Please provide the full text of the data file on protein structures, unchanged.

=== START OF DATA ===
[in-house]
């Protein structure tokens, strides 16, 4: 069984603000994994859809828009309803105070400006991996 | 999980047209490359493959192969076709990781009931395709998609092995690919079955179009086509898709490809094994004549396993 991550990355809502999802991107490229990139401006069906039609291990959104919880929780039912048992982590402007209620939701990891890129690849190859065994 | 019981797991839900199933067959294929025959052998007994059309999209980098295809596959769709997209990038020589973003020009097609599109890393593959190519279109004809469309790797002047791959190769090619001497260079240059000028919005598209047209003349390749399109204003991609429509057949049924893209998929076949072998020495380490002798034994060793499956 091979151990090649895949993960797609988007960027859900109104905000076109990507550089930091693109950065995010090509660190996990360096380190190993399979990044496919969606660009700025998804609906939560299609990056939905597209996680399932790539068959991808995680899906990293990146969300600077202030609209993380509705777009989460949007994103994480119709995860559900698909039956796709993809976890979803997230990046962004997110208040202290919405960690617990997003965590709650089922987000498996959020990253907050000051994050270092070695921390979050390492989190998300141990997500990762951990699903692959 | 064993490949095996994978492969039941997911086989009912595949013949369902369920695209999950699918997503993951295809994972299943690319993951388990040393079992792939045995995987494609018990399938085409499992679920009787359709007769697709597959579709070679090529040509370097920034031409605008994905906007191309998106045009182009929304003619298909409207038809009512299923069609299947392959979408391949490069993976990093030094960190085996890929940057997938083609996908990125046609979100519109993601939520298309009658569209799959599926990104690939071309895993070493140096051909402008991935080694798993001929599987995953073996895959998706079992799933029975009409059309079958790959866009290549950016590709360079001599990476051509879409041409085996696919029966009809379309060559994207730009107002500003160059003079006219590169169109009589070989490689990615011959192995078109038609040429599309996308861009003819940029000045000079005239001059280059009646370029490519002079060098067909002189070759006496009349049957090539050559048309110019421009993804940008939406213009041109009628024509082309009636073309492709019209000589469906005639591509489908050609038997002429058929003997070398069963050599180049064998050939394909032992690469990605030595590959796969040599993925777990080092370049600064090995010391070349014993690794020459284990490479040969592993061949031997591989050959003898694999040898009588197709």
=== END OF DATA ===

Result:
[in-house]
């Protein structure tokens, strides 16, 4: 069984603000994994859809828009309803105070400006991996 | 999980047209490359493959192969076709990781009931395709998609092995690919079955179009086509898709490809094994004549396993 991550990355809502999802991107490229990139401006069906039609291990959104919880929780039912048992982590402007209620939701990891890129690849190859065994 | 019981797991839900199933067959294929025959052998007994059309999209980098295809596959769709997209990038020589973003020009097609599109890393593959190519279109004809469309790797002047791959190769090619001497260079240059000028919005598209047209003349390749399109204003991609429509057949049924893209998929076949072998020495380490002798034994060793499956 091979151990090649895949993960797609988007960027859900109104905000076109990507550089930091693109950065995010090509660190996990360096380190190993399979990044496919969606660009700025998804609906939560299609990056939905597209996680399932790539068959991808995680899906990293990146969300600077202030609209993380509705777009989460949007994103994480119709995860559900698909039956796709993809976890979803997230990046962004997110208040202290919405960690617990997003965590709650089922987000498996959020990253907050000051994050270092070695921390979050390492989190998300141990997500990762951990699903692959 | 064993490949095996994978492969039941997911086989009912595949013949369902369920695209999950699918997503993951295809994972299943690319993951388990040393079992792939045995995987494609018990399938085409499992679920009787359709007769697709597959579709070679090529040509370097920034031409605008994905906007191309998106045009182009929304003619298909409207038809009512299923069609299947392959979408391949490069993976990093030094960190085996890929940057997938083609996908990125046609979100519109993601939520298309009658569209799959599926990104690939071309895993070493140096051909402008991935080694798993001929599987995953073996895959998706079992799933029975009409059309079958790959866009290549950016590709360079001599990476051509879409041409085996696919029966009809379309060559994207730009107002500003160059003079006219590169169109009589070989490689990615011959192995078109038609040429599309996308861009003819940029000045000079005239001059280059009646370029490519002079060098067909002189070759006496009349049957090539050559048309110019421009993804940008939406213009041109009628024509082309009636073309492709019209000589469906005639591509489908050609038997002429058929003997070398069963050599180049064998050939394909032992690469990605030595590959796969040599993925777990080092370049600064090995010391070349014993690794020459284990490479040969592993061949031997591989050959003898694999040898009588197709």